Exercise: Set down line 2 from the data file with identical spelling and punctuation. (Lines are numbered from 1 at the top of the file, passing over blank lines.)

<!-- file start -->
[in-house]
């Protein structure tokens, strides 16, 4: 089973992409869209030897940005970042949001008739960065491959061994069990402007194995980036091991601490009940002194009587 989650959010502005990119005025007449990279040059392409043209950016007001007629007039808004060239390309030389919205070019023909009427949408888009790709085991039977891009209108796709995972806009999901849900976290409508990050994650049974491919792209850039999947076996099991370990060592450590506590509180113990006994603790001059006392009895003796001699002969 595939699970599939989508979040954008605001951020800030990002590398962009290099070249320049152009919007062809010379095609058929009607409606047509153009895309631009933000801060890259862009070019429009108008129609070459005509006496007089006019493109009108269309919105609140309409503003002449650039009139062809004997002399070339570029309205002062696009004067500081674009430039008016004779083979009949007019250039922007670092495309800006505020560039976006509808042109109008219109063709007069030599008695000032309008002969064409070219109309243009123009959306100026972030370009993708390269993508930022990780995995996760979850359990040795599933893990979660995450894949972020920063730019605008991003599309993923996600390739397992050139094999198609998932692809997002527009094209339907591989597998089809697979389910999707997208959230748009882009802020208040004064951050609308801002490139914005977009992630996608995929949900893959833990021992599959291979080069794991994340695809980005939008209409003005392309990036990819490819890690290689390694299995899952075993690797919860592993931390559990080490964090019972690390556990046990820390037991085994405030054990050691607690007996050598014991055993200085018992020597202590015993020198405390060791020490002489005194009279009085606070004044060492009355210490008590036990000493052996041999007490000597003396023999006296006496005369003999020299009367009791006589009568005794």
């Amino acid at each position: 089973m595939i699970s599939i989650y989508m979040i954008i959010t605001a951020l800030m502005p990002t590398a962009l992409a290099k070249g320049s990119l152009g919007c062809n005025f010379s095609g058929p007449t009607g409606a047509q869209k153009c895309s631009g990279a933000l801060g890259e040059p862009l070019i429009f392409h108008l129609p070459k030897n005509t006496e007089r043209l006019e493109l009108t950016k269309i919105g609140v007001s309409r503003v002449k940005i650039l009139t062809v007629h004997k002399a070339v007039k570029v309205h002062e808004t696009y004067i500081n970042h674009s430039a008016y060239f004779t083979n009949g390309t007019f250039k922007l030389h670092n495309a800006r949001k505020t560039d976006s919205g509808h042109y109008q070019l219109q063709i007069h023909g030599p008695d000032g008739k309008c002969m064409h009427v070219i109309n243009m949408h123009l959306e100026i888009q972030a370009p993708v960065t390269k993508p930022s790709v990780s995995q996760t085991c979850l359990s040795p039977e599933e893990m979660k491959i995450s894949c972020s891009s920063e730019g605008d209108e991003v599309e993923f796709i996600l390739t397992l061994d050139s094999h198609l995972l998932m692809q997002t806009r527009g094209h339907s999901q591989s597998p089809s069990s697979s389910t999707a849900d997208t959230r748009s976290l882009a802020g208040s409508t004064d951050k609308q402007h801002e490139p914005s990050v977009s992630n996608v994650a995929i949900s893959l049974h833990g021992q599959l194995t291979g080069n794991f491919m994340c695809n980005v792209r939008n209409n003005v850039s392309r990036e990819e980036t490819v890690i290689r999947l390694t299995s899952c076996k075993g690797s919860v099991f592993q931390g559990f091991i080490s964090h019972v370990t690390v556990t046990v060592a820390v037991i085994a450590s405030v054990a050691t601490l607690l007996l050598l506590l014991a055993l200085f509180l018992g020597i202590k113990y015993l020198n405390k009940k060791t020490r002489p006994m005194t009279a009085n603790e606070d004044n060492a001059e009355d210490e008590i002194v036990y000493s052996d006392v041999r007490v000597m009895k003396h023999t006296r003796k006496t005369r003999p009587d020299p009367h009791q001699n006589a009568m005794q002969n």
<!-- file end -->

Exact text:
């Protein structure tokens, strides 16, 4: 089973992409869209030897940005970042949001008739960065491959061994069990402007194995980036091991601490009940002194009587 989650959010502005990119005025007449990279040059392409043209950016007001007629007039808004060239390309030389919205070019023909009427949408888009790709085991039977891009209108796709995972806009999901849900976290409508990050994650049974491919792209850039999947076996099991370990060592450590506590509180113990006994603790001059006392009895003796001699002969 595939699970599939989508979040954008605001951020800030990002590398962009290099070249320049152009919007062809010379095609058929009607409606047509153009895309631009933000801060890259862009070019429009108008129609070459005509006496007089006019493109009108269309919105609140309409503003002449650039009139062809004997002399070339570029309205002062696009004067500081674009430039008016004779083979009949007019250039922007670092495309800006505020560039976006509808042109109008219109063709007069030599008695000032309008002969064409070219109309243009123009959306100026972030370009993708390269993508930022990780995995996760979850359990040795599933893990979660995450894949972020920063730019605008991003599309993923996600390739397992050139094999198609998932692809997002527009094209339907591989597998089809697979389910999707997208959230748009882009802020208040004064951050609308801002490139914005977009992630996608995929949900893959833990021992599959291979080069794991994340695809980005939008209409003005392309990036990819490819890690290689390694299995899952075993690797919860592993931390559990080490964090019972690390556990046990820390037991085994405030054990050691607690007996050598014991055993200085018992020597202590015993020198405390060791020490002489005194009279009085606070004044060492009355210490008590036990000493052996041999007490000597003396023999006296006496005369003999020299009367009791006589009568005794």